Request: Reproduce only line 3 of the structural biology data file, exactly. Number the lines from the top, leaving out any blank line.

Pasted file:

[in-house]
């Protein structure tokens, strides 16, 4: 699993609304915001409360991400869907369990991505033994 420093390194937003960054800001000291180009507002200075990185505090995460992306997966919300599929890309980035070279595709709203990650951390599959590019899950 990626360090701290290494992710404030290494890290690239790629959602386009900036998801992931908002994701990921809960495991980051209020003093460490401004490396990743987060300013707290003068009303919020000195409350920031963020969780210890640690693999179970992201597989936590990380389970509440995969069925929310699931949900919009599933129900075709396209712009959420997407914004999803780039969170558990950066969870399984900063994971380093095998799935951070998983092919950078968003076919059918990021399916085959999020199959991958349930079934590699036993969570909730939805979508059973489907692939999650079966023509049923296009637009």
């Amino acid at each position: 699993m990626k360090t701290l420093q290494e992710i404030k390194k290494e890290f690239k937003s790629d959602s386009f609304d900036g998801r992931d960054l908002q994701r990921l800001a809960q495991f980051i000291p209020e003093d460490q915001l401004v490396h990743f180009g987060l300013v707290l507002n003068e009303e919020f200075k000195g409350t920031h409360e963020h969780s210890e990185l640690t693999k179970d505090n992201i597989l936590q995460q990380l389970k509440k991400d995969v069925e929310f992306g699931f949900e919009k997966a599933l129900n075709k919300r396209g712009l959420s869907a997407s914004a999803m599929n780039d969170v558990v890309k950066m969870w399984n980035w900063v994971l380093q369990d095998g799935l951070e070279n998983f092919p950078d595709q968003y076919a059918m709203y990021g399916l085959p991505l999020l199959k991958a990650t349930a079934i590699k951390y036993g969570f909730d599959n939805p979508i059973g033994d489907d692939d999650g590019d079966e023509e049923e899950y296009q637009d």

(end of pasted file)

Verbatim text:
């Amino acid at each position: 699993m990626k360090t701290l420093q290494e992710i404030k390194k290494e890290f690239k937003s790629d959602s386009f609304d900036g998801r992931d960054l908002q994701r990921l800001a809960q495991f980051i000291p209020e003093d460490q915001l401004v490396h990743f180009g987060l300013v707290l507002n003068e009303e919020f200075k000195g409350t920031h409360e963020h969780s210890e990185l640690t693999k179970d505090n992201i597989l936590q995460q990380l389970k509440k991400d995969v069925e929310f992306g699931f949900e919009k997966a599933l129900n075709k919300r396209g712009l959420s869907a997407s914004a999803m599929n780039d969170v558990v890309k950066m969870w399984n980035w900063v994971l380093q369990d095998g799935l951070e070279n998983f092919p950078d595709q968003y076919a059918m709203y990021g399916l085959p991505l999020l199959k991958a990650t349930a079934i590699k951390y036993g969570f909730d599959n939805p979508i059973g033994d489907d692939d999650g590019d079966e023509e049923e899950y296009q637009d």